Aaron Peirsol and His Race for the Oceans

<strong>Aaron Peirsol displays his gold medal after the 100m Backstroke at the 2008 Beijing Games.</strong><br>AP Photo/Thomas Kienzle

Aaron Peirsol has dominated swimming's backstroke events since his first world record at age 17.

At the 2008 Beijing Olympics, Peirsol's third Games, he won gold in the 100m Backstroke and 4x100m Medley Relay—setting world records at both in the process—and claimed silver in the 200m Backstroke to bring his total lifetime medal haul to seven. His time of 52:54 in the 100m Backstroke in Beijing was his fifth world record in that event, a race he has not lost since the 2002 Spring Nationals.

Out of the pool, Peirsol works hard to promote the protection of the world's oceans. On November 8 and 9, 2008, the inaugural Race for the Oceans will take place in Fort Myers Beach, Florida. Along with Rowdy Gaines, Peirsol will conduct an open water swim clinic on Saturday, followed by 5K, 1K and relay events throughout the day on Sunday.

Active talked with Aaron recently about his love for the ocean, the upcoming event and how he sees it growing in the future.

Active: How did you come to be an advocate for the oceans?

Aaron Peirsol: I grew up in Southern California in an area with a lot of growth; where if you had enough money you could pretty much build anywhere, including in areas that were deemed more or less environmentally-safe places.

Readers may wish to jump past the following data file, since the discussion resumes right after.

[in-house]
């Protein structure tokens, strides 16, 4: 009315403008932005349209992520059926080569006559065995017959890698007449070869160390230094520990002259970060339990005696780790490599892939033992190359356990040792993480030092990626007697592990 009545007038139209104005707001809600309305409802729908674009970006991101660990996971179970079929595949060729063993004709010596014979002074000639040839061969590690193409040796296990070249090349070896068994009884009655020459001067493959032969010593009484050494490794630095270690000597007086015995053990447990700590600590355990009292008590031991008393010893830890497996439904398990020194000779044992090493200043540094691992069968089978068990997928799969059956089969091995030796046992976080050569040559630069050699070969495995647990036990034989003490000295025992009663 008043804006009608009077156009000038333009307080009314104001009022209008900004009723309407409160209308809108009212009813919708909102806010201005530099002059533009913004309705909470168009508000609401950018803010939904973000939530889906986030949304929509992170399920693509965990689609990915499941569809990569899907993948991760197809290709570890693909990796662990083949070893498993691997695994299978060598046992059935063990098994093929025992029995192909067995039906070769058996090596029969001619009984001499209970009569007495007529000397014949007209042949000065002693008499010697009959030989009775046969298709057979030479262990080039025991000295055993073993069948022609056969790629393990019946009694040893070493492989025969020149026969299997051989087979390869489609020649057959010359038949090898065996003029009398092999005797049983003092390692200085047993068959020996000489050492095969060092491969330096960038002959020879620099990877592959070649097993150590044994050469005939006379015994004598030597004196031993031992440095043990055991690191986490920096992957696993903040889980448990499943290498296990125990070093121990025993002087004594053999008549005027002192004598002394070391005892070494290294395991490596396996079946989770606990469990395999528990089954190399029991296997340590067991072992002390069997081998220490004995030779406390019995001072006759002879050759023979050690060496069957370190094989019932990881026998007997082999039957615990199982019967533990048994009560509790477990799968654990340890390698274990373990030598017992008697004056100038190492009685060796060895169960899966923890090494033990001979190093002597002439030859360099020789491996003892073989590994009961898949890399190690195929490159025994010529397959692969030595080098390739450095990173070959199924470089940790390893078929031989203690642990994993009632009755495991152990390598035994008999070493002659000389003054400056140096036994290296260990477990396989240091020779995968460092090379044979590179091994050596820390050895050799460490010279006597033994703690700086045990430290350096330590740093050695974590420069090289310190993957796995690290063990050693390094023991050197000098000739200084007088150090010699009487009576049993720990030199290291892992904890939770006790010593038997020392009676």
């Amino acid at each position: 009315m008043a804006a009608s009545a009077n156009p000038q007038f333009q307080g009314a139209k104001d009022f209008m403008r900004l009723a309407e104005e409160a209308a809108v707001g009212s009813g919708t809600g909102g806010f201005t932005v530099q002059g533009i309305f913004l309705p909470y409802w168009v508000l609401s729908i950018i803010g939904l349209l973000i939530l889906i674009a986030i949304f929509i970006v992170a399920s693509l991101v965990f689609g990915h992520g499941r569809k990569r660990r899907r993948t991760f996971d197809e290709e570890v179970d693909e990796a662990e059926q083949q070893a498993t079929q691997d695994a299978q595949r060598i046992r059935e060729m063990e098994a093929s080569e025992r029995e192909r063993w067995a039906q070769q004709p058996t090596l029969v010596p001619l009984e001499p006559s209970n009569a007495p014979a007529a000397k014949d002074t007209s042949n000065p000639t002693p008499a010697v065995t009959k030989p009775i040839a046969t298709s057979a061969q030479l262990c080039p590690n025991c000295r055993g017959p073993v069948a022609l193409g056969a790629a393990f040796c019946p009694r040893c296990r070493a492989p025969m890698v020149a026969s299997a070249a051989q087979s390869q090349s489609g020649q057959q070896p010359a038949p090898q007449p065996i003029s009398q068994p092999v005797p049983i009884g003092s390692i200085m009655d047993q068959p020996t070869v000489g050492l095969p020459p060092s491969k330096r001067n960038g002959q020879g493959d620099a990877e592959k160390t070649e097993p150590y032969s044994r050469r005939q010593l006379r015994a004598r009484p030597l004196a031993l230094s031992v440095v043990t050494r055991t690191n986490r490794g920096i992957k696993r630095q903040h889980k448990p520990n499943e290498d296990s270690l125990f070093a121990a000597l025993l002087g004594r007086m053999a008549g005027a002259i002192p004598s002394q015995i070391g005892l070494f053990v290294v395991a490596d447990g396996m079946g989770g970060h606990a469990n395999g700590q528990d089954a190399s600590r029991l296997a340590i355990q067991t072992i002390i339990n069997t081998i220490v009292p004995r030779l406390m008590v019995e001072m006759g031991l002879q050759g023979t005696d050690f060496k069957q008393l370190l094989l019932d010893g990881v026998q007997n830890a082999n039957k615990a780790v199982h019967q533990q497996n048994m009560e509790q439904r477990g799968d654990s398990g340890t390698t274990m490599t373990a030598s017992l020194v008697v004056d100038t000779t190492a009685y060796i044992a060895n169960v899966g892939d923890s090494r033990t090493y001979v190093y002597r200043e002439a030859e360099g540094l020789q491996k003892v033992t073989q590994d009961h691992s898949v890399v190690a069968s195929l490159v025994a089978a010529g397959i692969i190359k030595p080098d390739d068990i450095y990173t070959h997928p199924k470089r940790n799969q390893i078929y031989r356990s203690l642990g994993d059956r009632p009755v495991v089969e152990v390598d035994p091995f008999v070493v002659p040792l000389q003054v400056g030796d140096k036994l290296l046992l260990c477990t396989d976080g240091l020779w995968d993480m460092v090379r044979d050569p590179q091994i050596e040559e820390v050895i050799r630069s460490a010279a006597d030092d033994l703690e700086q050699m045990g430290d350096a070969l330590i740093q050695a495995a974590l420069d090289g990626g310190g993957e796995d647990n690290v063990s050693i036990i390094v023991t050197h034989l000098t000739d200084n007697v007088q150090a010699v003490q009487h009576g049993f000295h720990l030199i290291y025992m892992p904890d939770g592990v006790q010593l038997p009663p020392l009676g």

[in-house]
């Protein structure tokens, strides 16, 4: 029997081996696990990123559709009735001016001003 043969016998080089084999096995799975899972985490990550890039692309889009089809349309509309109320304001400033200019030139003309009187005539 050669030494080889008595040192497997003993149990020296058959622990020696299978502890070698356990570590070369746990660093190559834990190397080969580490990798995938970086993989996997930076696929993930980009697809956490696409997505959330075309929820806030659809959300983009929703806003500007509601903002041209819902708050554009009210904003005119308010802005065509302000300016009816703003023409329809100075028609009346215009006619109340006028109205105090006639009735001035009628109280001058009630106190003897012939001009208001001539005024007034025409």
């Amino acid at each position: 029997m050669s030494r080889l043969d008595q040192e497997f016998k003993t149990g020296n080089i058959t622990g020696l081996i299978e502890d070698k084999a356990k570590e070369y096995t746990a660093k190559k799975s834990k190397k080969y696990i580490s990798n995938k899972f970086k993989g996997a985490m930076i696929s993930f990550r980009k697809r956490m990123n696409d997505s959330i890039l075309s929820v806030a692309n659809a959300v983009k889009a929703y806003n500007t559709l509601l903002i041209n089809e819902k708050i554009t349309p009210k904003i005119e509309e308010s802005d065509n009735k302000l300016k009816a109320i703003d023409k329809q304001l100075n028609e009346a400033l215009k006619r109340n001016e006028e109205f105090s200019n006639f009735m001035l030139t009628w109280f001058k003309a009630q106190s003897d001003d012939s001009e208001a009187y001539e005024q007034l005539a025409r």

I grew up in an area called the Back Bay [in Newport Beach], and just seeing that area being built on over the years just because people have money, and then, of course, more and more closed beaches every year, and more and more days where you cannot even go into the water—it kind of got to the point where all my buddies and I said "You know, it'd be cool if we could do something at some point."

A few years ago I got in touch with a group called Oceana, a lobbying group out of the Northeast, and since then we've done some great things. They were so enthusiastic about doing something with me.

How did the idea of putting on a race originate?

AP: We were trying to figure out how I could get the whole swimming community involved, and some local communities as well. It came down to trying to see if people wanted to help out in regards to the way I was training in the past year and a half or so. We came up a thing were, going up to the Olympics, you could donate a certain amount—kind of like a jog-a-thon. However many miles I swim you could donate per mile, but also we wanted to come up with a cool event.

It turned out that Race for the Oceans was what we came up with. Fort Myers was more than grateful to have us down there. It's worked out pretty well. It's actually come along a lot better than we thought the first time around.

Has it been a learning experience being on the production side of an event as opposed to the participation side?

AP: Yeah, absolutely. We've been in a bubble for the past year and half. We haven't really been able to do anything but swim, so it's nice to get out there and actually do something you've been wanting to do for quite some time but have had to put on the backburner—more or less use your head and not just your body.

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